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Moms have a stressful job but the most stressful time of day for today’s busy moms is 8:25 A.M.  A recent study found that 8:25 A.M. was the peak of stress for most moms.

According to

The morning rush to get everyone in the house ready, breakfast and lunches prepared and out the door on time to make it to school and work causes the most tension. In a poll of over 2,000 working mothers, over 40% of the respondents said they were stressed out before even getting to their desks at work for the day.

Regardless of whether you work inside or outside the home, morning time requires a colossal amount of energy and patience. Many of us hit the sack late, are up throughout the night caring for young ones, and have barely had an hour’s rest before the sun rises.

So in the face of collapse and determined to love motherhood if it killed me, I created a morning routine that made life easier, more efficient, and more fun– for everyone.

Each new day starts off in the safety, warmth, and comfort of your bed. As your kids wake, you are the destination– not the playroom or kitchen. Your bed becomes the safe haven for a few more minutes of rest, as well as a time that brings you all together to read as a family. Being able to lounge in bed and relax (still in my jammies) for an extra 15 or 20 minutes before the activities of the day separated us meant everything to me.

After book time, everybody gets dressed for the day. This always happens before breakfast. The sooner your kids get dressed on their own, the better– for everybody. Bring little kids into your bathroom and provide them with books or toys while you get dressed and brush your teeth.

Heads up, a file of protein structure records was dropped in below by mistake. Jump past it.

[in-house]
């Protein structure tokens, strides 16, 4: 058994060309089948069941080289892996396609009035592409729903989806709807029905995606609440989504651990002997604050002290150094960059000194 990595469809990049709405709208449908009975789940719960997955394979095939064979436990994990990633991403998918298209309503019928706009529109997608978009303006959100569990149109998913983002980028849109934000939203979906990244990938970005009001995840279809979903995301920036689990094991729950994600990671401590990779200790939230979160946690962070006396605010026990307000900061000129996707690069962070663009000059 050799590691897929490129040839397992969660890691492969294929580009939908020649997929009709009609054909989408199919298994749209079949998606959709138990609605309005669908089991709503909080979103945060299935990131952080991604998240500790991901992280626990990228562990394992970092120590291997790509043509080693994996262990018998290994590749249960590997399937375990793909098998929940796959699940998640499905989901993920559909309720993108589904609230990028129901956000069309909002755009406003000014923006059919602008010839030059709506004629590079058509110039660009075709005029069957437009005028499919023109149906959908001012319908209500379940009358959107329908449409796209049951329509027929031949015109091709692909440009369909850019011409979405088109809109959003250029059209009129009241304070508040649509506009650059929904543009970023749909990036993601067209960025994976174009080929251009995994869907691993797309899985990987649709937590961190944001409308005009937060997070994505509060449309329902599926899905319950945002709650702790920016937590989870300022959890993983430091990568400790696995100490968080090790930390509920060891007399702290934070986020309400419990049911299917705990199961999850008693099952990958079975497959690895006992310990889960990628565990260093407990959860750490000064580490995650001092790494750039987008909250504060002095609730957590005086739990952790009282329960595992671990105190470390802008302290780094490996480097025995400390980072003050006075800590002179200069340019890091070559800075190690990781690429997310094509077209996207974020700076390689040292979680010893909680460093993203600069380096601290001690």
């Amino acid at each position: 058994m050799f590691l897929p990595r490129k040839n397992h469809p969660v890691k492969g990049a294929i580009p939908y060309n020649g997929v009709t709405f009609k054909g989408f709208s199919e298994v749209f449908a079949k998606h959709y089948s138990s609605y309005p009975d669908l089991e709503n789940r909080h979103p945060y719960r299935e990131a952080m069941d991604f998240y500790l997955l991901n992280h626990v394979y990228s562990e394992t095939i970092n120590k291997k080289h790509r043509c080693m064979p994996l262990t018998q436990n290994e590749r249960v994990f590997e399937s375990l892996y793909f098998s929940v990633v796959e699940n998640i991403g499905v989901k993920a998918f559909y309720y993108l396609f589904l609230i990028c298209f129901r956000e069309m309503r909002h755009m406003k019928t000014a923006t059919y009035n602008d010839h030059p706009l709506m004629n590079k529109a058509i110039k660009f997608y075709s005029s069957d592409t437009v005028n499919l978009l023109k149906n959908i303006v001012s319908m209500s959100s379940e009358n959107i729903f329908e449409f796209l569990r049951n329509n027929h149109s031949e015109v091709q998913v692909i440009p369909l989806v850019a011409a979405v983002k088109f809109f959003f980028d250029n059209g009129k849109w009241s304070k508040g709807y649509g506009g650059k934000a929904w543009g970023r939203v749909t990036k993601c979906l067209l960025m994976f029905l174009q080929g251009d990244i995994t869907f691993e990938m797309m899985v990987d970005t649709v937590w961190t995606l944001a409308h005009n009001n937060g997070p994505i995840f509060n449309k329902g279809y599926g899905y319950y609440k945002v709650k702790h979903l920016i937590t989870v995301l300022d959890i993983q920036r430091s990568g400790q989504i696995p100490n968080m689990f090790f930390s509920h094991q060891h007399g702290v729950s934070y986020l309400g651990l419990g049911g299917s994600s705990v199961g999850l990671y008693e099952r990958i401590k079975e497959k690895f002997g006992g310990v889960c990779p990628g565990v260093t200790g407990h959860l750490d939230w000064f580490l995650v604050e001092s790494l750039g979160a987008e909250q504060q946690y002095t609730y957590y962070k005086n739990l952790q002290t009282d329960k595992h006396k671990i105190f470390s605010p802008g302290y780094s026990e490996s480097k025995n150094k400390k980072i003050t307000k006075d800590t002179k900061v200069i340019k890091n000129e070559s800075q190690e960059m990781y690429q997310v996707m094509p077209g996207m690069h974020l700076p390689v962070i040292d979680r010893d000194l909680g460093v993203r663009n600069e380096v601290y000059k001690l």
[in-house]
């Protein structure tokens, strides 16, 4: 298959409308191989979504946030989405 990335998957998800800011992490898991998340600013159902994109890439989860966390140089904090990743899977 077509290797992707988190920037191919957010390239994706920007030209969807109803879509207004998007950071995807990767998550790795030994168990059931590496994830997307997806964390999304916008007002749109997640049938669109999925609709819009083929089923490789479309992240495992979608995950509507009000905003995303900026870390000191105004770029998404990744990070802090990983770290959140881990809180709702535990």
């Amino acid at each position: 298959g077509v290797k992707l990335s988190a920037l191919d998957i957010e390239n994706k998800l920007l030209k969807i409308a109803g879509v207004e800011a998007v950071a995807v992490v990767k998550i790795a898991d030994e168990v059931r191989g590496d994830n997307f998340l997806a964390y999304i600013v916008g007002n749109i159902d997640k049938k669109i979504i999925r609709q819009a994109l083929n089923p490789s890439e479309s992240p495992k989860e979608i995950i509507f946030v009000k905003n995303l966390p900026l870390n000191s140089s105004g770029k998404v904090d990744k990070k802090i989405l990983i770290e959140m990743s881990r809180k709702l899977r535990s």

The night before, set out small, independent play toys that will occupy the kids while you get yourself your morning coffee. The toys go away when breakfast is ready, not to return until the following morning (making them exclusive and special). Kids thus learn patience, self-sufficiency and confidence from being encouraged to play on their own.

Make them part of the process of making breakfast—pouring their own milk, cereal, etc. Messes are easily cleaned and the pride kids feel from being trusted with these responsibilities is enormous. In return, you are given the opportunity to genuinely praise them for their efforts. Have food and utensils at their height so the kids can easily help themselves.

Breakfast isn’t over until your kids ask if they can be excused. They then clear their dishes.

Train your kids how to prepare their own lunch and praise their efforts. You’d be amazed how much better lunch tastes when kids pack it themselves.